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    Wow.

    This is really good.

    If anyone has trouble understanding what they’re seeing, the video is marvellous.

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      I notice in the iptables example provided (http://www.howardism.org/Technical/Emacs/linux-iptables.html) the default policy is never changed to DROP.

      The accompanying documentation in the ‘Close All the Ports’ section suggests that that iptables -F will erase all the firewall rules. This command Flushes the chains but it won’t change the default policies to DROP if they are set to ACCEPT, which will result in any traffic not matching rules in the chain (there will be none after a Flush) to fall through to the default policy and be accepted. So if the default policies are ACCEPT at the time of running the Flush, it actually has the opposite effect and opens all ports.

      Default policy configuration for the chain is set using the -P parameter. eg.

      iptables -P INPUT DROP
      iptables -P FORWARD DROP
      

      Before setting the default policies, make doubly sure you have ACCEPT rules for your remote access or OOBM configured :)

      -edit-

      There also doesn’t appear to be a rule for ESTABLISHED,RELATED return traffic, so connections outbound from the host are going to be an issue.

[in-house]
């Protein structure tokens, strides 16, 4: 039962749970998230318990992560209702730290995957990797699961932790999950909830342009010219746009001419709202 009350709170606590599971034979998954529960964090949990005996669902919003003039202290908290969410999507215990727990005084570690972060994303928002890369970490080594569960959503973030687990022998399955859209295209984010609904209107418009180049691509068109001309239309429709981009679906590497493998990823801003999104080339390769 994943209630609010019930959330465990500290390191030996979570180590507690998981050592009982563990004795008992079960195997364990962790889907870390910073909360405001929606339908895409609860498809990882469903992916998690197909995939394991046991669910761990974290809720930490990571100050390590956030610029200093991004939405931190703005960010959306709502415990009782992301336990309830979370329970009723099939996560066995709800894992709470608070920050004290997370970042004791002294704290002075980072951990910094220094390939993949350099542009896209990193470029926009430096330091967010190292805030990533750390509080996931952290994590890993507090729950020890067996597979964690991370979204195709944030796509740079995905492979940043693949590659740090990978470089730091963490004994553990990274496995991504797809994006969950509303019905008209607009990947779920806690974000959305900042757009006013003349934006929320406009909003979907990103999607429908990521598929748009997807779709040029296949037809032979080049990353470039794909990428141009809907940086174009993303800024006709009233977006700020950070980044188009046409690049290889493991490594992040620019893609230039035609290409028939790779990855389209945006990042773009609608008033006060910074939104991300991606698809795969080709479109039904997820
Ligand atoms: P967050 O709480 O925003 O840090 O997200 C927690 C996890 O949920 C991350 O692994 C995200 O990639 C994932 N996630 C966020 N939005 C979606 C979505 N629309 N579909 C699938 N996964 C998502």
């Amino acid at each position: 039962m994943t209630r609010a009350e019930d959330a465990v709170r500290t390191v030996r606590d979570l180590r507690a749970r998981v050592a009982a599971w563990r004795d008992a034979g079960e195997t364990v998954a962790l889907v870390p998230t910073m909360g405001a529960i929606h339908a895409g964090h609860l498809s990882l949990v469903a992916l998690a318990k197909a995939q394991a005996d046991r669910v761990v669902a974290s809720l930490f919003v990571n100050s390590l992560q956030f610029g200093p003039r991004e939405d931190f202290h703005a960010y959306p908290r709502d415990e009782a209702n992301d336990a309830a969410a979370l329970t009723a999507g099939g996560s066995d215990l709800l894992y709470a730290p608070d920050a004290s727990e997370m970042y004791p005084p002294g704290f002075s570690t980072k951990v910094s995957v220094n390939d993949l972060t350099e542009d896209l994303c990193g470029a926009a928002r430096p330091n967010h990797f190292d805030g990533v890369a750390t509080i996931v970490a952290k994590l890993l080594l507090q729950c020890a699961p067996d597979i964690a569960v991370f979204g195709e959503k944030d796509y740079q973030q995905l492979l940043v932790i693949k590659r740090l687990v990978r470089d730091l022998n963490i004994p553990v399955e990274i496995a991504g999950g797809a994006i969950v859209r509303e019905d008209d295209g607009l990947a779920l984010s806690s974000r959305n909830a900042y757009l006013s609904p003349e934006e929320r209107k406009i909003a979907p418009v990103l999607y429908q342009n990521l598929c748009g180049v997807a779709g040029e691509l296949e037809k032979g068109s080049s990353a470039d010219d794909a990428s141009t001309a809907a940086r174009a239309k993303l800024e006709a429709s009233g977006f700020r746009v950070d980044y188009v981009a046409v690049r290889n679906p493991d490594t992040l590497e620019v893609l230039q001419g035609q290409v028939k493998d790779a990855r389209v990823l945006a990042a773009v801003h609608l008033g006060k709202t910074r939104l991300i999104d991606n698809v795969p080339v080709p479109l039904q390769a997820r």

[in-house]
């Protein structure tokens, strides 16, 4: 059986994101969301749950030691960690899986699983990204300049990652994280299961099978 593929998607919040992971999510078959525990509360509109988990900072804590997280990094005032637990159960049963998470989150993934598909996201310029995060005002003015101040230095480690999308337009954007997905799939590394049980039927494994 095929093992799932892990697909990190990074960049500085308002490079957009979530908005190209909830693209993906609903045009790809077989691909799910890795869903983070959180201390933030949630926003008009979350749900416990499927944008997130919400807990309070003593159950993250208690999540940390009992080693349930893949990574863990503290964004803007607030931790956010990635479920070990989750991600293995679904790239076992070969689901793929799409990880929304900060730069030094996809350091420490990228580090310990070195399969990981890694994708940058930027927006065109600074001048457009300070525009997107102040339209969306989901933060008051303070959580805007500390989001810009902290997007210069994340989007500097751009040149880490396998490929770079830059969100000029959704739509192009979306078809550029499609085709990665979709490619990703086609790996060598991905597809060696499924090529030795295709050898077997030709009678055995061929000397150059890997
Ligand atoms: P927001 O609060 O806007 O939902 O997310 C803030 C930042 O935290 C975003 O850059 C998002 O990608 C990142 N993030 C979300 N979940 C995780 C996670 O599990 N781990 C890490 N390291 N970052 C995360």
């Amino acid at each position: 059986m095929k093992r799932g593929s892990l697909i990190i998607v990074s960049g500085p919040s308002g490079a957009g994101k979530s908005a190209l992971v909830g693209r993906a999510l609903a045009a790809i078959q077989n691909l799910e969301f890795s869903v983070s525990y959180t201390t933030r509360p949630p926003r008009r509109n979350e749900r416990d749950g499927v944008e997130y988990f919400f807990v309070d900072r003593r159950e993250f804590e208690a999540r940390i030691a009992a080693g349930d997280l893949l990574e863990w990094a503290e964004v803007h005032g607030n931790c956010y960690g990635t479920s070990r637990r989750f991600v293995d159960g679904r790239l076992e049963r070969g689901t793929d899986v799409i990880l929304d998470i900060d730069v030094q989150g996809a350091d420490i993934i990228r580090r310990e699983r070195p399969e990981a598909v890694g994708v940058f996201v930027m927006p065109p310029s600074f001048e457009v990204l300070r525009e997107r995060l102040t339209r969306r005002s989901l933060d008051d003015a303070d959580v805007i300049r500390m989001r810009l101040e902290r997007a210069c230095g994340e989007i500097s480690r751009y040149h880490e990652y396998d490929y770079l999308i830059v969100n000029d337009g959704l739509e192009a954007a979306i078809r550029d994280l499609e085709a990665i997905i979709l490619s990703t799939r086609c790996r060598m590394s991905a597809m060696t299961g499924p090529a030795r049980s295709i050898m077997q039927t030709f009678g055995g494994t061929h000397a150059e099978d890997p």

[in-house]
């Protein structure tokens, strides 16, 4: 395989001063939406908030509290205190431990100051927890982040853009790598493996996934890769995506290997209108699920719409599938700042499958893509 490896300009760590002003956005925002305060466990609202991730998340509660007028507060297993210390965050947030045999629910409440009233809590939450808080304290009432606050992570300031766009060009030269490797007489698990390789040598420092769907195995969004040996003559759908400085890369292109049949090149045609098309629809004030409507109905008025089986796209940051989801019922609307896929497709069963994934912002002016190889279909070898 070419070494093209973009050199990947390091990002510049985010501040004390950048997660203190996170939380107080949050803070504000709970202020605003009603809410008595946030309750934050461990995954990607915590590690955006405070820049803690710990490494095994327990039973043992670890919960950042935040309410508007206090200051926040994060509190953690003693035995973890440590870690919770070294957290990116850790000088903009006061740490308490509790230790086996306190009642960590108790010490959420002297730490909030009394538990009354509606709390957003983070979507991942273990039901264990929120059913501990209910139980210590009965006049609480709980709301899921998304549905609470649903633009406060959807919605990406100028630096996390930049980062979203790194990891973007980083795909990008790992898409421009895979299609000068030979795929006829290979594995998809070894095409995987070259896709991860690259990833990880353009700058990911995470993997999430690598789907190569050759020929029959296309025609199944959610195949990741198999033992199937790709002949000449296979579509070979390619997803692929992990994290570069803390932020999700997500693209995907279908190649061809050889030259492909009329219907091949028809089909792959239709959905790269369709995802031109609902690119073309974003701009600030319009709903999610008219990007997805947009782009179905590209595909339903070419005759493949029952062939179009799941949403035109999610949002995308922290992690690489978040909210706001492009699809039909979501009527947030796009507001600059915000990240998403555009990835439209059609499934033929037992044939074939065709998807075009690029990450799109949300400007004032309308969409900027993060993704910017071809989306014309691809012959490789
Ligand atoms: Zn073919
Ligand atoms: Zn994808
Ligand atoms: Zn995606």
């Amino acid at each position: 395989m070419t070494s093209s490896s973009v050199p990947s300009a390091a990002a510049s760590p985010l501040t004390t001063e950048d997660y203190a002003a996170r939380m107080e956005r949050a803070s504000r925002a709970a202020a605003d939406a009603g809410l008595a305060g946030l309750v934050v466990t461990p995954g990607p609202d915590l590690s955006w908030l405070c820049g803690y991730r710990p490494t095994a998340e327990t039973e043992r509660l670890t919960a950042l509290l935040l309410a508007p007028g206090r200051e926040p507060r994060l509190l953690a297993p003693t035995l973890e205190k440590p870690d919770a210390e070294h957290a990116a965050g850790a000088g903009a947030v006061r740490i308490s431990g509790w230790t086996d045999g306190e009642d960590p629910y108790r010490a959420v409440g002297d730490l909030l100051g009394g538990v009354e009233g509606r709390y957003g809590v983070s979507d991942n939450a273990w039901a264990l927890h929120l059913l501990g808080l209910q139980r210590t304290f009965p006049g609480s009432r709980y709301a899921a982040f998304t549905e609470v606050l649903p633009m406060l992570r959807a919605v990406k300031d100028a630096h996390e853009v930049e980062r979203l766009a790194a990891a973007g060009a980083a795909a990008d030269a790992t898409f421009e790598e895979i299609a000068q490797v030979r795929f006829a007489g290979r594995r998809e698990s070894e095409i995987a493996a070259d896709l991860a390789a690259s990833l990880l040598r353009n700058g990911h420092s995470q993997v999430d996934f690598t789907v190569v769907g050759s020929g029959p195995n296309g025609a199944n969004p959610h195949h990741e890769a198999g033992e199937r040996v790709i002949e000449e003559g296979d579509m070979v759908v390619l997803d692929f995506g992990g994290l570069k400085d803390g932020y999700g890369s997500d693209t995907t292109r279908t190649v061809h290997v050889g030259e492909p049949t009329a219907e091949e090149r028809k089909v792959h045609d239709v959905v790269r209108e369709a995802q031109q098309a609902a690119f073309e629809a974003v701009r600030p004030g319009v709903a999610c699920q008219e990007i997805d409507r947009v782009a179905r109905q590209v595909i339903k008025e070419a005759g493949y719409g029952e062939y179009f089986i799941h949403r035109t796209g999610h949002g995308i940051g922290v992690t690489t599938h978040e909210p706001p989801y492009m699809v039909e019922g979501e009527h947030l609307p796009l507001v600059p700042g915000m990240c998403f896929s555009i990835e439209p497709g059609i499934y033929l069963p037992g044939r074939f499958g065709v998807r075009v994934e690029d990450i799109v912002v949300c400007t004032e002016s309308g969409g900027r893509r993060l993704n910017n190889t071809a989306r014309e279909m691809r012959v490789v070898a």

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        Why is this better than configuring the machine exclusively with Ansible (or your tool of choice) in the first place, that is, never logging in and making changes manually that you then have to pull into a configuration script later?

        That’s the practice I’ve adopted for the servers I manage, and it means that it’s literally impossible for me to have not kept track of how to reproduce the state of the system I’m working on. At any time I can wipe the system or destroy the VM or whatever, and know that I’ll get right back to where I left off. I can also commit my experiments to my local git repository and then it’s trivial to back out an attempt that didn’t work.

        Once I got proficient at it, I found that the overhead of doing it this way, while definitely not zero, was small enough that the benefit was easily worth the cost.

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          I don’t think it replaces Ansible. The author of this post says (in the video linked by geocar) that he uses his notes to create Chef cookbooks.

          Instead of a bash script or yaml document with comments sprinkled in, it’s a document of prose with code sprinkled in that you can markup with links or images that can easily be shared to anyone. They don’t have to understand anything; it’s just text.

          You could also use org-babel to write an Ansible playbook or role, or just continue using Ansible on its own because it’s your server and you can provision it however you want :)

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        1. Literate DevOps via arcatan 5 years ago | 7 points | no comments